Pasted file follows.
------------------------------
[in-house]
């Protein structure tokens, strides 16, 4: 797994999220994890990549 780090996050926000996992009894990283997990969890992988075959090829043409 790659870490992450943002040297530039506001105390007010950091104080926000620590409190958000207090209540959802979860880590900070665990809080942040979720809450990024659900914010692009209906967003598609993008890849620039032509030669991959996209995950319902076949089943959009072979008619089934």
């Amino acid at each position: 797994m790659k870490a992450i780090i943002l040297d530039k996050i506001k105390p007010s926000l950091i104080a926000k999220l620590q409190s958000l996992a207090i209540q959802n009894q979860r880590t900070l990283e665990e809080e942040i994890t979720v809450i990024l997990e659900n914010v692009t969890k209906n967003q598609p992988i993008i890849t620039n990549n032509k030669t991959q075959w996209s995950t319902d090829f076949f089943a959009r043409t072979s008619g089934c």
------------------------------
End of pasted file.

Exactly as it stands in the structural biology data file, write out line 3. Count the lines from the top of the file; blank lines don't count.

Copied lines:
């Amino acid at each position: 797994m790659k870490a992450i780090i943002l040297d530039k996050i506001k105390p007010s926000l950091i104080a926000k999220l620590q409190s958000l996992a207090i209540q959802n009894q979860r880590t900070l990283e665990e809080e942040i994890t979720v809450i990024l997990e659900n914010v692009t969890k209906n967003q598609p992988i993008i890849t620039n990549n032509k030669t991959q075959w996209s995950t319902d090829f076949f089943a959009r043409t072979s008619g089934c």